FARMINGTON — Not snow, not rain, not even sleet and ice were enough to spoil the annual Chester Greenwood Day festivities Saturday.

Hundreds turned out for the festivities to celebrate Greenwood, a Farmington native who invented earmuffs nearly 140 years ago at the age of 15.

Years later, the Chester Greenwood & Co. factory in Farmington was turning out hundreds of thousands of the wintertime essentials annually.

At Renys Department Store on Broadway, the festivities cause an annual run on earmuffs as locals as well as visitors prepare for the annual parade and other festivities around town, including a polar bear plunge, live music and a chili cookoff.

Renys store manager Tom Burn said they sell hundreds of pairs of earmuffs each year in the leadup to Chester Greenwood Day. Renys stores across the state ship earmuffs to Farmington in preparation for the festivities, he said.

“It almost seems like we never have enough, especially when it’s snowing like this,” Burn said.


Even Rep. Andrew Buckland, R-Farmington, who served as a judge for the annual Chester Greenwood Parade, was on hand at Renys buying earmuffs.

“It’s a great way to celebrate a former prominent citizen,” said Buckland, who doesn’t normally wear earmuffs.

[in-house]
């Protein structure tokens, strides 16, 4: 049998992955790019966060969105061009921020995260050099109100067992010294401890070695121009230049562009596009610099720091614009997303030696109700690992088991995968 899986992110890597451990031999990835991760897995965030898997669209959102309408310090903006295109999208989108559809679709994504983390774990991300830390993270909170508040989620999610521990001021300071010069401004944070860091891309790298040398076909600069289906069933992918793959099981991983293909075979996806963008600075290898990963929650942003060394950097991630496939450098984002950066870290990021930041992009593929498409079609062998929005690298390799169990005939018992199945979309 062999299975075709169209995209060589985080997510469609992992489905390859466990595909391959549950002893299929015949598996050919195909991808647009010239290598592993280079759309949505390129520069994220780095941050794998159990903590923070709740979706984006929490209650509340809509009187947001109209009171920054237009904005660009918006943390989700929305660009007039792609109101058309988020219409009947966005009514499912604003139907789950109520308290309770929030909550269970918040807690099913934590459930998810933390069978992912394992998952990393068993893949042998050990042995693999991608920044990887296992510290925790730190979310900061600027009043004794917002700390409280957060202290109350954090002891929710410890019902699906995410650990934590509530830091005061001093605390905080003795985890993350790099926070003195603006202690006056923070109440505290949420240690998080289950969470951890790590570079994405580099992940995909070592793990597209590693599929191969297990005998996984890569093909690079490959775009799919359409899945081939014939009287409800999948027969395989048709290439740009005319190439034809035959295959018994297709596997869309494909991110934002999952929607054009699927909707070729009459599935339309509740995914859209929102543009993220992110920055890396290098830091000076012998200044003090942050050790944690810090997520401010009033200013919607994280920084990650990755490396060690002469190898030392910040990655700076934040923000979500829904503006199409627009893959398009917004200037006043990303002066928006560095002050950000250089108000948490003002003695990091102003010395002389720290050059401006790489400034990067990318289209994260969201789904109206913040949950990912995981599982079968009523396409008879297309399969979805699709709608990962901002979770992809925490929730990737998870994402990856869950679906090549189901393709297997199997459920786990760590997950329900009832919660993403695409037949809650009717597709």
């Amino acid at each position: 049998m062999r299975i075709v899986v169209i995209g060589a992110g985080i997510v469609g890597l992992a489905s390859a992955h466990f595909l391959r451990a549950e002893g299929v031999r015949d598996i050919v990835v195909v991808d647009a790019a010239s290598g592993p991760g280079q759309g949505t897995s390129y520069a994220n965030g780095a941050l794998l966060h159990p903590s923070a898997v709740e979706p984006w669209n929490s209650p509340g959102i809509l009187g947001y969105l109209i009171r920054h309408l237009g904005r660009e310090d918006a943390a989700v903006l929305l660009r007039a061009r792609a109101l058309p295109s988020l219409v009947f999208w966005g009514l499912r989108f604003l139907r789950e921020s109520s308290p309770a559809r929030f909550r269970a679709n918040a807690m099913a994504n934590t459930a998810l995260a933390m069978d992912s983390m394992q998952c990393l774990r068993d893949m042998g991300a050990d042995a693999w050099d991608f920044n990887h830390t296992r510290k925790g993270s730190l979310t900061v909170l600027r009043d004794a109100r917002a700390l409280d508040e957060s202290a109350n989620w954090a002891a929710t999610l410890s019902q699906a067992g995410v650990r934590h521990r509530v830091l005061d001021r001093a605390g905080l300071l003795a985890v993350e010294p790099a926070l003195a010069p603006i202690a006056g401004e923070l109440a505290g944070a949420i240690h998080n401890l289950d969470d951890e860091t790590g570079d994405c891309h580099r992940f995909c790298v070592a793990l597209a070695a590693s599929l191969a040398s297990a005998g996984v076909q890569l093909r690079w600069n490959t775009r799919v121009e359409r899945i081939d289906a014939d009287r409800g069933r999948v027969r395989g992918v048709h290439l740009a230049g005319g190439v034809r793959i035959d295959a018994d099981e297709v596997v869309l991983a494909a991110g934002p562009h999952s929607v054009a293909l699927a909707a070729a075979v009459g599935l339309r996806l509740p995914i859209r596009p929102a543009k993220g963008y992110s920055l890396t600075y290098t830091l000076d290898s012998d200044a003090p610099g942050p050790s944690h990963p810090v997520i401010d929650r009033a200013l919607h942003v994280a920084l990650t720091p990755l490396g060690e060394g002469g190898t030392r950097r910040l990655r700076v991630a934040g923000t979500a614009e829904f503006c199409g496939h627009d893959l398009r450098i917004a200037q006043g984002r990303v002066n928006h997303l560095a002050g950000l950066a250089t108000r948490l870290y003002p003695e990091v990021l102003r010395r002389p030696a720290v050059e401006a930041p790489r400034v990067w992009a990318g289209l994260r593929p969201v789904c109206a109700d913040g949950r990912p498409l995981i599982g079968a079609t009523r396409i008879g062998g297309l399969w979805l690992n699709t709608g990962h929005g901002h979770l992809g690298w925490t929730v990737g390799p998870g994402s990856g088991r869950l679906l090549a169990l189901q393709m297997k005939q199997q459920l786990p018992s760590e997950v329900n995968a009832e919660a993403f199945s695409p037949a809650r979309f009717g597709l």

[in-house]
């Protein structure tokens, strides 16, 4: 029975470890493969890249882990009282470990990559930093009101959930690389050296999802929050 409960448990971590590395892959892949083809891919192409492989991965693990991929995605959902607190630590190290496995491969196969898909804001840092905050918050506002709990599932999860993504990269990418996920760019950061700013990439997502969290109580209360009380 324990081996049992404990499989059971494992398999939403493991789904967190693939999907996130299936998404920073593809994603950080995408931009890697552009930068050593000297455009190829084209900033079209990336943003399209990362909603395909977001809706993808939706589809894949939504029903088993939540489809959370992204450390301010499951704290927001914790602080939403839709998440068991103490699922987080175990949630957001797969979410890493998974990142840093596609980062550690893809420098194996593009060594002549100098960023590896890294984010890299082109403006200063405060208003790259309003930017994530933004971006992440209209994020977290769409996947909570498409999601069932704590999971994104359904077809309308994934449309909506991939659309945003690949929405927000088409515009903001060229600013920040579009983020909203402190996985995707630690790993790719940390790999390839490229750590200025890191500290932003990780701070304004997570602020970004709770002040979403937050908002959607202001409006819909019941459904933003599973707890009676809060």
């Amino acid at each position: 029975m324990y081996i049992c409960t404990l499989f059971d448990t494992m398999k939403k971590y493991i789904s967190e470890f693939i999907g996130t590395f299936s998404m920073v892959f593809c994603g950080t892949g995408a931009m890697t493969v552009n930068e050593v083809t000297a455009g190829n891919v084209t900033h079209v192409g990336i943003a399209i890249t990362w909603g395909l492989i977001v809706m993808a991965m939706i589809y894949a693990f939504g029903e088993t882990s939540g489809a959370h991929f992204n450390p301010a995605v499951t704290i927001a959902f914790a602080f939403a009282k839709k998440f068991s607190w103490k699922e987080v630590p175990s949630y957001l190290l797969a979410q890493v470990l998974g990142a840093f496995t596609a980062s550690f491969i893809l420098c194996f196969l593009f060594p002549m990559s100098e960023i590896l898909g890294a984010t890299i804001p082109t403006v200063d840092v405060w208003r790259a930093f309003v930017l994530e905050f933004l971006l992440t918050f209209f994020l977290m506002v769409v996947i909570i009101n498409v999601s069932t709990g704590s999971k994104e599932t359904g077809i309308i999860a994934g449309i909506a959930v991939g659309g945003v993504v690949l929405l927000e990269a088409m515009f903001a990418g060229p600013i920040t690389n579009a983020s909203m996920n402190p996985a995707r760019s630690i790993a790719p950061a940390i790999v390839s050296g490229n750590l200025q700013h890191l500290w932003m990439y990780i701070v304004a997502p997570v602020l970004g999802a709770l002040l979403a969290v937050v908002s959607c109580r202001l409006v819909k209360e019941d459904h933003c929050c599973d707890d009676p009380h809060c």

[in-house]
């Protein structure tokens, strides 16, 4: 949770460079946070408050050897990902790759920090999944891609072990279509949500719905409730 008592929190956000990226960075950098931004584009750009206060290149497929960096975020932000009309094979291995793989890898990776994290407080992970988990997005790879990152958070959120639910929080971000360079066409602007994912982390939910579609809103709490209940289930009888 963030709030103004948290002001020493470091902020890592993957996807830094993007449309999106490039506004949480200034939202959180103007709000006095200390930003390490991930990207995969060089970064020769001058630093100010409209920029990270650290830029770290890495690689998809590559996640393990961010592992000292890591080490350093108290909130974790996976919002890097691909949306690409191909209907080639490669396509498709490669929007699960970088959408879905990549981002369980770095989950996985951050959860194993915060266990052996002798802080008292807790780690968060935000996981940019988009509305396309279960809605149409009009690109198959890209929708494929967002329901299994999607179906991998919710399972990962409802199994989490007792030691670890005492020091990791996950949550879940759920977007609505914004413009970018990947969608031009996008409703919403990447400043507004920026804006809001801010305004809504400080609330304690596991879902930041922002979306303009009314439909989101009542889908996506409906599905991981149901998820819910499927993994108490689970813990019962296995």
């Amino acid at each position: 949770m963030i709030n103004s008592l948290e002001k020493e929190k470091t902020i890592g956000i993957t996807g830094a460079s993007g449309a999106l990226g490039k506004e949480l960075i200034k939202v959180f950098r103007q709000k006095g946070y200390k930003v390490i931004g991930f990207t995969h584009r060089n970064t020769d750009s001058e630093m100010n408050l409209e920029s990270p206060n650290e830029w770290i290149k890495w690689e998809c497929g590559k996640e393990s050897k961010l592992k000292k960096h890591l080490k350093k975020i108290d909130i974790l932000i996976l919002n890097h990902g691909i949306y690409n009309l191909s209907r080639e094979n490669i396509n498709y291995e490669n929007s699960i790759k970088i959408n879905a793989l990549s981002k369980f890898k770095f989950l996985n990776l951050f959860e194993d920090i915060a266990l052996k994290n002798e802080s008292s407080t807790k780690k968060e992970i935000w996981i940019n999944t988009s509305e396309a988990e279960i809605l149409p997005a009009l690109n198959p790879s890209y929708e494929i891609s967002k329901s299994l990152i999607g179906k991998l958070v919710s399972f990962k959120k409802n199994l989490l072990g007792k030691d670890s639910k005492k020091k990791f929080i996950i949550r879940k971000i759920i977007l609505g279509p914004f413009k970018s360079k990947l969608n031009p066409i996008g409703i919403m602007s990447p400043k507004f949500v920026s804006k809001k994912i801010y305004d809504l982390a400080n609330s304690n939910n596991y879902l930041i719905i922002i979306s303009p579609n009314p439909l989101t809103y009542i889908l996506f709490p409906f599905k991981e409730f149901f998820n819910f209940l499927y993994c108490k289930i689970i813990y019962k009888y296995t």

Doug Sanders, who was buying earmuffs for his children, Rhiannon and Rhys, agreed that earmuffs are an essential item for celebrating Chester Greenwood Day properly.

After the parade, which highlights the festivities, Clyde Ross, who has played Greenwood in the parade for 28 years, raised a special flag in honor of the inventor at the Franklin County Superior Court.

And local attorney and historian Paul Mills read poem dedicated Greenwood. This year’s poem, which he wrote on the morning of the festivities, was titled “Why a Fair Amount of Ice is Sometimes Nice.”

Snow and sleet still were falling as the festivities kicked off, turning to rain in the afternoon.


“I think it’s like the first time in five years that been snowing for the parade,” resident Hannah Goodenow said.

Evan Belanger — 861-9239

[email protected]

Twitter: @ebelanger

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